Robinhood to Fetch $30 Billion Valuation Amid $70 Million Record Fine

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Trading app Robinhood Markets Inc is bound to break the $20 billion valuation mark up to $30 billion, according to a new analysis from S&P Global Market Intelligence. The strong IPO showing is forecasted amid the record $70 million fine announced by the Financial Industry Regulatory Authority (FINRA) last week.

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FINRA found that Robinhood had sent its customers false or erroneous information about how much money they had in their accounts, and whether they could place trades on margins, costing them a whopping $7 million.

Robinhood's Strong Valuation Forecast

S&P Global Market Intelligence analysis and $30 billion value prediction are based on historical comparisons.

“While we had been concerned over a potential loss of customers due to Robinhood halting trading in GameStop in late January, the IPO filing reveals the company is still attracting user accounts at a brisk pace.”

At the end of March, Robinhood reported 18 million funded accounts, a 44% increase from December 2020.

“Based on Schwab's monthly daily average trades disclosures, retail trading activity appears to have settled down somewhat from the meme stock rally in late January and early February,” says the financial intelligence firm.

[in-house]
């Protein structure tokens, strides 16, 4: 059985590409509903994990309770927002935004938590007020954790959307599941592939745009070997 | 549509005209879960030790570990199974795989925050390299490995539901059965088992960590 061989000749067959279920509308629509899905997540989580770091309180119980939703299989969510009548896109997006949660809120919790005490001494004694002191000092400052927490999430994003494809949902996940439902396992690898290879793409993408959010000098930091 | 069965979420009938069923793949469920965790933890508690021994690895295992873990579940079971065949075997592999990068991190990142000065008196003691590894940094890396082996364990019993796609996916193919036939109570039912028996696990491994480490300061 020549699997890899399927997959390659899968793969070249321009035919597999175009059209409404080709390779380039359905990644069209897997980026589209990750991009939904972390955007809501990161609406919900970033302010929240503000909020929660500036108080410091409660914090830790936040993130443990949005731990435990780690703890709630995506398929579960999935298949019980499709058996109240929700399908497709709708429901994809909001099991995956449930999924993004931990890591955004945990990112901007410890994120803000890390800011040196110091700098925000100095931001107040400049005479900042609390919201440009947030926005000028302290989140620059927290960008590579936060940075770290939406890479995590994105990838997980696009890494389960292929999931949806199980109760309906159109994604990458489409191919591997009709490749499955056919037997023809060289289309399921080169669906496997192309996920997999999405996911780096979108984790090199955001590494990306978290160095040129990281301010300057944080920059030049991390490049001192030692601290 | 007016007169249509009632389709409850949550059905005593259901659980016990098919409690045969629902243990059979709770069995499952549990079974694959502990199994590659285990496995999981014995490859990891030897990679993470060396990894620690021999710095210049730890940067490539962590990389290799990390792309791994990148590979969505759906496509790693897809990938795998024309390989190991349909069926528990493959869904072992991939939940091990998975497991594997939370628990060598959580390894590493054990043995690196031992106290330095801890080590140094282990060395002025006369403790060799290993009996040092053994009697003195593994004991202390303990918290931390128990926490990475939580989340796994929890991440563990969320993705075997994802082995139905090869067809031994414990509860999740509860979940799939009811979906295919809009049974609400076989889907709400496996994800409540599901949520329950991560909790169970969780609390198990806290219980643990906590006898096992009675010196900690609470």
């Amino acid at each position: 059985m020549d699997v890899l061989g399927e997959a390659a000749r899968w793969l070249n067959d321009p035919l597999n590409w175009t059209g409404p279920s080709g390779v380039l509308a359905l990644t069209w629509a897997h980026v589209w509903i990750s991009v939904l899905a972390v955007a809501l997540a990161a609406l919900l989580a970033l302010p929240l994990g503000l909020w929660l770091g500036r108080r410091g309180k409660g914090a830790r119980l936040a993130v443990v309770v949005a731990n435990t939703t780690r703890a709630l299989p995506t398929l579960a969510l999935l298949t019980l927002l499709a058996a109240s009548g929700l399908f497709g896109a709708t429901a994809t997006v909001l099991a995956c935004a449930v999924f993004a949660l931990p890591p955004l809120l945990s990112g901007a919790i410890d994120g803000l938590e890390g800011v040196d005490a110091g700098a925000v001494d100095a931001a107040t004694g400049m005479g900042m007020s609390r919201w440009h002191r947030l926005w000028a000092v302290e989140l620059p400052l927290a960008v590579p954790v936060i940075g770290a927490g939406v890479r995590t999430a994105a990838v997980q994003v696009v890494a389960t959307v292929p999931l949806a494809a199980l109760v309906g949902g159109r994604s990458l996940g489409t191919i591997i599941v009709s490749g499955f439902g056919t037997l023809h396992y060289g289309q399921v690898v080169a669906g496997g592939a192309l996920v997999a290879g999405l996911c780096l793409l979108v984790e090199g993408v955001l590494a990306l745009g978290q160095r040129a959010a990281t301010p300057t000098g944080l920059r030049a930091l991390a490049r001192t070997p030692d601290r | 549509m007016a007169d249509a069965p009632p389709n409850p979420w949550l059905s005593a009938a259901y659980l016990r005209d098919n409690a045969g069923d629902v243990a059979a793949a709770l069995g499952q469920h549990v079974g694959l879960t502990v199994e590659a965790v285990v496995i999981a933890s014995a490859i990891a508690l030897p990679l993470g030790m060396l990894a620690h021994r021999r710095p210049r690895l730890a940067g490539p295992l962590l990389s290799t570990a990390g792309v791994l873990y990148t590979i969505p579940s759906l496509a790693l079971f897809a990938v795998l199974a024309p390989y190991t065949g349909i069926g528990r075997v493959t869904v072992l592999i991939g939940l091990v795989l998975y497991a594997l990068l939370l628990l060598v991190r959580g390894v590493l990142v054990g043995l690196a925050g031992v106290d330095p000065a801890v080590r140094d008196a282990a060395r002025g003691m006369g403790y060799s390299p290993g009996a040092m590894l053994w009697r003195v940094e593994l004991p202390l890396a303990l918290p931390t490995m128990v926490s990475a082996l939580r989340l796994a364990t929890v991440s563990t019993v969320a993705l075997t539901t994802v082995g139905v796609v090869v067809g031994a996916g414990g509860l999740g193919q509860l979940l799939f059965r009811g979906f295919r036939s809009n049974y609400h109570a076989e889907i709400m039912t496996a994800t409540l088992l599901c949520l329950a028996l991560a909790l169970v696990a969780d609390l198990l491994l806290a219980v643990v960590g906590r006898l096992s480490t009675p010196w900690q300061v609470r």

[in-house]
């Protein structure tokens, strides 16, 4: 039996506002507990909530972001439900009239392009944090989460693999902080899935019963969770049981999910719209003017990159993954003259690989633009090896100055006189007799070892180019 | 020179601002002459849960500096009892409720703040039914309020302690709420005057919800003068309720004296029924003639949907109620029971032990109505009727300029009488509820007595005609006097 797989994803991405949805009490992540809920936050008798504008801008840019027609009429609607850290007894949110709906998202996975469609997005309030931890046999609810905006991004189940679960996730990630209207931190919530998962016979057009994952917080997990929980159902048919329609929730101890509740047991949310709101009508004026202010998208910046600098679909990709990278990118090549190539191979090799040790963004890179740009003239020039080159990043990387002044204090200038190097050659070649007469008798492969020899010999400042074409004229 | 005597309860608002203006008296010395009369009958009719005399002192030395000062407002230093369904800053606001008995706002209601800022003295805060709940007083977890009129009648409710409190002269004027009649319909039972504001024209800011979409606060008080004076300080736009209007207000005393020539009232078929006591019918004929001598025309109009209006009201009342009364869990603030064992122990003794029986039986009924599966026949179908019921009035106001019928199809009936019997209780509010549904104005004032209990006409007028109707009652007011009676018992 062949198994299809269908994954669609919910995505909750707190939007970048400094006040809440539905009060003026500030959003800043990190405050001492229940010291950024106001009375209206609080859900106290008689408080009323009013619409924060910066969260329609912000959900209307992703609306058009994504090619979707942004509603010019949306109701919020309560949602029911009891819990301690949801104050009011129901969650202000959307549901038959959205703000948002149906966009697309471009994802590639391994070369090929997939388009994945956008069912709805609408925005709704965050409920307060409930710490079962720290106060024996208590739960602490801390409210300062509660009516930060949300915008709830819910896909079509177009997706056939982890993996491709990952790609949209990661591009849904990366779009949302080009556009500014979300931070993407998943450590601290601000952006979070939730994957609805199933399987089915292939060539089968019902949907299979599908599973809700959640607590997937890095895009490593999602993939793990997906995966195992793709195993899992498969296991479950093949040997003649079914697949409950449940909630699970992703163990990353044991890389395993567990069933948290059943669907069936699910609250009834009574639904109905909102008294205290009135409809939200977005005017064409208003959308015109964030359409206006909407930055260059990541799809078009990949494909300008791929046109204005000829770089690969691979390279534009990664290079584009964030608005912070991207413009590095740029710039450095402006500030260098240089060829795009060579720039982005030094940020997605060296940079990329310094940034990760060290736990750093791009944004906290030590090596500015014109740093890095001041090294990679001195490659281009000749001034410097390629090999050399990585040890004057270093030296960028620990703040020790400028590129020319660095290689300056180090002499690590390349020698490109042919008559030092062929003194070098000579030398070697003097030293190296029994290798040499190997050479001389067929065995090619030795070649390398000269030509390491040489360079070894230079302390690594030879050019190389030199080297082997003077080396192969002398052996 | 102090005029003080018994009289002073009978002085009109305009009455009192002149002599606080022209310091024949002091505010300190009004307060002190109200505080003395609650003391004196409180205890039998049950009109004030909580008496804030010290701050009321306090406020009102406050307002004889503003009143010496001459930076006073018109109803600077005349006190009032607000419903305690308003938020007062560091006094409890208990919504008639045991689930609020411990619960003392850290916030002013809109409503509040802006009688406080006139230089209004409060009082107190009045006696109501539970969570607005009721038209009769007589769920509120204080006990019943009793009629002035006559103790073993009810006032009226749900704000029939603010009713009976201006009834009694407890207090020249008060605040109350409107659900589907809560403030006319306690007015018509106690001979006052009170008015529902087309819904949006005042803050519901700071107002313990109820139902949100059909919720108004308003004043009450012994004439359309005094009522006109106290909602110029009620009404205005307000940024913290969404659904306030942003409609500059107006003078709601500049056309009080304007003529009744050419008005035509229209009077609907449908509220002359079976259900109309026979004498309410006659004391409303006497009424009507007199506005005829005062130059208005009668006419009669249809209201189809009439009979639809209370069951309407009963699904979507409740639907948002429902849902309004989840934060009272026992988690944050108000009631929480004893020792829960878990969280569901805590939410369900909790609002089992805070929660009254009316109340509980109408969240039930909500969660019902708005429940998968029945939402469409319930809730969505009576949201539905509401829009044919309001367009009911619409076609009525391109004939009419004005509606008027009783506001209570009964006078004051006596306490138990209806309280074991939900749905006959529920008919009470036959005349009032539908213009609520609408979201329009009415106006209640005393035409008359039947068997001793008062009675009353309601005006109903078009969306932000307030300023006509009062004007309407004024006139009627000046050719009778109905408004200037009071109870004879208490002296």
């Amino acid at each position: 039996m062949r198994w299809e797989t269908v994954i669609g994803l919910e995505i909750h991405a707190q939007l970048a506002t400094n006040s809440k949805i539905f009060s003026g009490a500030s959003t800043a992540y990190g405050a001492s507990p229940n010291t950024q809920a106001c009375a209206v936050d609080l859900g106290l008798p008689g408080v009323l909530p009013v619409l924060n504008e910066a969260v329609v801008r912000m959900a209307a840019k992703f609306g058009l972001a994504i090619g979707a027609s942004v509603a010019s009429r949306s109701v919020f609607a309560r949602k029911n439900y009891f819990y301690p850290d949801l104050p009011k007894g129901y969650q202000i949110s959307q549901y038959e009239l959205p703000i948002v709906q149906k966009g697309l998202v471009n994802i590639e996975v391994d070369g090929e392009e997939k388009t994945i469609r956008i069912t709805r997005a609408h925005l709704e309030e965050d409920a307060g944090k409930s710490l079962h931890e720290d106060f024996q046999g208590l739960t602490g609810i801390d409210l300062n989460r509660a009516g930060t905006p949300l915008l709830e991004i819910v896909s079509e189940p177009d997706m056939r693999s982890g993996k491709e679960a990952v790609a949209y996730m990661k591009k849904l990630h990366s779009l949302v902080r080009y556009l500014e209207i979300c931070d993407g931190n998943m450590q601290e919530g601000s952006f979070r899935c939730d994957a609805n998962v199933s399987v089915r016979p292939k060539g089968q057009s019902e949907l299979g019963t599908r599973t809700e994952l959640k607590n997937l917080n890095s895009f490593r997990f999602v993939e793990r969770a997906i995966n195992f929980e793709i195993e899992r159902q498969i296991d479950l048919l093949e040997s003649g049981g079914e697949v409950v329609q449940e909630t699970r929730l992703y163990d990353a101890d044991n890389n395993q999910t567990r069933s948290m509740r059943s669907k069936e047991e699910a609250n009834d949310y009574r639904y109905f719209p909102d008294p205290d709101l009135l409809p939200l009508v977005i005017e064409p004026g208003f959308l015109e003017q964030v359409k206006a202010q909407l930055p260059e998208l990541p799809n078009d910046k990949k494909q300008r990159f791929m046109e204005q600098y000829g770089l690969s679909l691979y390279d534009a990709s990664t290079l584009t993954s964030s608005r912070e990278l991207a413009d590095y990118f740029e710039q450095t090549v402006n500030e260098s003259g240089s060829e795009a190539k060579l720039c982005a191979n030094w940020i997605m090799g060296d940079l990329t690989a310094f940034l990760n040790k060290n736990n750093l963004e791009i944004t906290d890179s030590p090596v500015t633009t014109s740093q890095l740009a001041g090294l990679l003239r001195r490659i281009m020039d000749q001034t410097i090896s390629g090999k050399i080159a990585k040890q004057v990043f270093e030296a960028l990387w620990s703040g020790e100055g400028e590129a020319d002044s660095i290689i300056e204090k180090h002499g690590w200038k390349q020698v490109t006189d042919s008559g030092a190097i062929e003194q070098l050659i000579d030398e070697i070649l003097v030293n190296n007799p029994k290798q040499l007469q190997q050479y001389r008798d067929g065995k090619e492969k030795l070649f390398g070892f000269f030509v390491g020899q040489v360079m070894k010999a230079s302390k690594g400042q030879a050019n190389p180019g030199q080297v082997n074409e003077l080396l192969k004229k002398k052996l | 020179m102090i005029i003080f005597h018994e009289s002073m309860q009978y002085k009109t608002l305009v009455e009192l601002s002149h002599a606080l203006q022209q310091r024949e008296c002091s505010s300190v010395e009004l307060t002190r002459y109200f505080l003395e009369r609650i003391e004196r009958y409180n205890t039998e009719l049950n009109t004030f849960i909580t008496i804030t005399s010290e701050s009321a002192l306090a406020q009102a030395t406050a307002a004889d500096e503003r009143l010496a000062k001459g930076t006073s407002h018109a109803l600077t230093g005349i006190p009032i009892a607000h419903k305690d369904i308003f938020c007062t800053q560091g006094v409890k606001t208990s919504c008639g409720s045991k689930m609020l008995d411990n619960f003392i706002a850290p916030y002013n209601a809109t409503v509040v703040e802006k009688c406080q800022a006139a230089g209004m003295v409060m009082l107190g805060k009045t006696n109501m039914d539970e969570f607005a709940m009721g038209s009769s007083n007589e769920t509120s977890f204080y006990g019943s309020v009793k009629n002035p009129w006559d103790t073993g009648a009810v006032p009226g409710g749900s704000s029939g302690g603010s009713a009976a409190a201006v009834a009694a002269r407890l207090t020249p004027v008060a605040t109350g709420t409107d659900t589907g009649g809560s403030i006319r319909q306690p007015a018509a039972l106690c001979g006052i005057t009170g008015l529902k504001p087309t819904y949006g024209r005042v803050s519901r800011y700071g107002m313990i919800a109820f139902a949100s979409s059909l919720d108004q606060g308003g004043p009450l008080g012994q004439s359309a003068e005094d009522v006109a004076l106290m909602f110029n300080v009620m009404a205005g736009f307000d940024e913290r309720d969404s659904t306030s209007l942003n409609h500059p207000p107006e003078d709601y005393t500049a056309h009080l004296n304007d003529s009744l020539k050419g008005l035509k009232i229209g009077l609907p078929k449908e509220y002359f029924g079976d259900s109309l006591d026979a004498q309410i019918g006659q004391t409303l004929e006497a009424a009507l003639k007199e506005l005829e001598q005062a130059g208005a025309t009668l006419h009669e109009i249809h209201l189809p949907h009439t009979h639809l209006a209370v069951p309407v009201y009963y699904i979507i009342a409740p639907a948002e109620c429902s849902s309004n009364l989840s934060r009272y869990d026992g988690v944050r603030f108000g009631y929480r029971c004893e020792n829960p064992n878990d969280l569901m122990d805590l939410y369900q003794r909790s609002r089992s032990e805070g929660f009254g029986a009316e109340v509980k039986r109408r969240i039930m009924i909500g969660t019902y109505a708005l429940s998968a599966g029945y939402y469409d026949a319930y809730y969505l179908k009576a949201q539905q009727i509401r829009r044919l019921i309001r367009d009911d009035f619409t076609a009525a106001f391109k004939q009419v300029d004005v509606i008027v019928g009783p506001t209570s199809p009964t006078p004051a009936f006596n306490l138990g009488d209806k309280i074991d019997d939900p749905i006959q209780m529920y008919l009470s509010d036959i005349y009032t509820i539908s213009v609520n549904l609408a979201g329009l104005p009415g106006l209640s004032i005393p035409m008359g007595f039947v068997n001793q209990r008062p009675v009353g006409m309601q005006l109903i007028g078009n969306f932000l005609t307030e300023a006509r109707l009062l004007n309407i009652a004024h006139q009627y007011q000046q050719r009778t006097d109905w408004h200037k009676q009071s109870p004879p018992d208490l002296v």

Robinhood's valuation forecast –and that of all online brokers– is a positive one, argue S&P, due to the high activity relative to pre-pandemic levels. Robinhood bodes well in particular since it heavily relies on transaction-based revenue.

"Robinhood continues to have tremendous growth potential, in our view, since it still does not offer lucrative ancillary services like wealth management. If it adds more revenue streams, it will be an even more formidable force to be reckoned with."

"Robinhood, the $30 billion cockroach of fintech"

According to a statement released by FINRA last week, Robinhood relegated the approval of trades to algorithms with “limited” oversight by employees, so clients would place trades despite not meeting the eligibility criteria.

Also, the misleading information gave consumers a false estimate of their purchase power and disguised the risk of losses faced in certain option transactions.

Amid the company’s record-breaking fine and its IPO announcement, Forbes’ Ron Shevlin wrote a scathing column stating: “Fining Robinhood has about as much impact on the company as spraying pesticides has on cockroaches.”

He goes on to cite the Minnesota Law Review: “Robinhood will not be held accountable because the lawsuits are almost certain to fail as a matter of law… Courts have determined that stockbrokers generally do not owe a fiduciary duty unless a customer has delegated discretionary trading authority to them.”